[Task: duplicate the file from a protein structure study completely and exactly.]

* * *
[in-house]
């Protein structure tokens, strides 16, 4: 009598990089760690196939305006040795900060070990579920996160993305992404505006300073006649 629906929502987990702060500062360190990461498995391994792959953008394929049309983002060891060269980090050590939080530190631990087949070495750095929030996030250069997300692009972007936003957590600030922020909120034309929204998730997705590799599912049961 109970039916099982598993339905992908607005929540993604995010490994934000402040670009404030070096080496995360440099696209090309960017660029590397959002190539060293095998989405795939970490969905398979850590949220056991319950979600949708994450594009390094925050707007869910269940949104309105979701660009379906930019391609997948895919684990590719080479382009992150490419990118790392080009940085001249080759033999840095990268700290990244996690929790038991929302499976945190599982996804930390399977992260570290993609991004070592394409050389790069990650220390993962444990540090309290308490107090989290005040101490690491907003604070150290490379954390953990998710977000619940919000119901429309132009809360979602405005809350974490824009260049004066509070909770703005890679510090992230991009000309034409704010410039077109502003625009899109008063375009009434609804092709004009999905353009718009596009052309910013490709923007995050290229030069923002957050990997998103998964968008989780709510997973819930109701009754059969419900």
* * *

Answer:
[in-house]
């Protein structure tokens, strides 16, 4: 009598990089760690196939305006040795900060070990579920996160993305992404505006300073006649 629906929502987990702060500062360190990461498995391994792959953008394929049309983002060891060269980090050590939080530190631990087949070495750095929030996030250069997300692009972007936003957590600030922020909120034309929204998730997705590799599912049961 109970039916099982598993339905992908607005929540993604995010490994934000402040670009404030070096080496995360440099696209090309960017660029590397959002190539060293095998989405795939970490969905398979850590949220056991319950979600949708994450594009390094925050707007869910269940949104309105979701660009379906930019391609997948895919684990590719080479382009992150490419990118790392080009940085001249080759033999840095990268700290990244996690929790038991929302499976945190599982996804930390399977992260570290993609991004070592394409050389790069990650220390993962444990540090309290308490107090989290005040101490690491907003604070150290490379954390953990998710977000619940919000119901429309132009809360979602405005809350974490824009260049004066509070909770703005890679510090992230991009000309034409704010410039077109502003625009899109008063375009009434609804092709004009999905353009718009596009052309910013490709923007995050290229030069923002957050990997998103998964968008989780709510997973819930109701009754059969419900």